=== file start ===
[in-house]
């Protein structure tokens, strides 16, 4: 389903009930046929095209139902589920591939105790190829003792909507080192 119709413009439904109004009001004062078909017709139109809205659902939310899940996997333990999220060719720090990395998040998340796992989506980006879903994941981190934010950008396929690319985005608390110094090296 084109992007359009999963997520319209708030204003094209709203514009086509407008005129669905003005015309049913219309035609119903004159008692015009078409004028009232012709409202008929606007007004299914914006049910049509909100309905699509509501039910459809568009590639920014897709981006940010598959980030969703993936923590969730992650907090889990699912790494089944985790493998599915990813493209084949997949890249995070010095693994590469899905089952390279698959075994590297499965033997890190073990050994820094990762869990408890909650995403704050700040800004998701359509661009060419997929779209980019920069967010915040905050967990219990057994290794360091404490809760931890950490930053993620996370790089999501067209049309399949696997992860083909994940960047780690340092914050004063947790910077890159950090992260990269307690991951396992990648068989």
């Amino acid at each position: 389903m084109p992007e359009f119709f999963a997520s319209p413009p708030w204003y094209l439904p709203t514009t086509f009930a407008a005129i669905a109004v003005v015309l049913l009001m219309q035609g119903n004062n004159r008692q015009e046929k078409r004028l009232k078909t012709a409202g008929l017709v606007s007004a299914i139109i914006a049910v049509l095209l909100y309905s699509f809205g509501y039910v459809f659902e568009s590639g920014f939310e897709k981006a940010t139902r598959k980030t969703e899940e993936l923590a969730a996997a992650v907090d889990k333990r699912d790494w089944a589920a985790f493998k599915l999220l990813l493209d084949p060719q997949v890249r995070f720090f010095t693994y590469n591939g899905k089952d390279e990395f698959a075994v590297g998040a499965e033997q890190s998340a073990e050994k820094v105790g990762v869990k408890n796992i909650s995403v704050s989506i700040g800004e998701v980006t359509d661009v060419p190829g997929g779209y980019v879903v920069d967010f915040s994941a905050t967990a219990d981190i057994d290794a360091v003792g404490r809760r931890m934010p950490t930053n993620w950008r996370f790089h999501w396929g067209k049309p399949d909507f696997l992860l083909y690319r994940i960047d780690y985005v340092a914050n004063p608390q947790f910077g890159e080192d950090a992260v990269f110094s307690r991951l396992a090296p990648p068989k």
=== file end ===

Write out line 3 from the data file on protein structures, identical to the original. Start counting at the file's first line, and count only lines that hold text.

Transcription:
């Amino acid at each position: 389903m084109p992007e359009f119709f999963a997520s319209p413009p708030w204003y094209l439904p709203t514009t086509f009930a407008a005129i669905a109004v003005v015309l049913l009001m219309q035609g119903n004062n004159r008692q015009e046929k078409r004028l009232k078909t012709a409202g008929l017709v606007s007004a299914i139109i914006a049910v049509l095209l909100y309905s699509f809205g509501y039910v459809f659902e568009s590639g920014f939310e897709k981006a940010t139902r598959k980030t969703e899940e993936l923590a969730a996997a992650v907090d889990k333990r699912d790494w089944a589920a985790f493998k599915l999220l990813l493209d084949p060719q997949v890249r995070f720090f010095t693994y590469n591939g899905k089952d390279e990395f698959a075994v590297g998040a499965e033997q890190s998340a073990e050994k820094v105790g990762v869990k408890n796992i909650s995403v704050s989506i700040g800004e998701v980006t359509d661009v060419p190829g997929g779209y980019v879903v920069d967010f915040s994941a905050t967990a219990d981190i057994d290794a360091v003792g404490r809760r931890m934010p950490t930053n993620w950008r996370f790089h999501w396929g067209k049309p399949d909507f696997l992860l083909y690319r994940i960047d780690y985005v340092a914050n004063p608390q947790f910077g890159e080192d950090a992260v990269f110094s307690r991951l396992a090296p990648p068989k």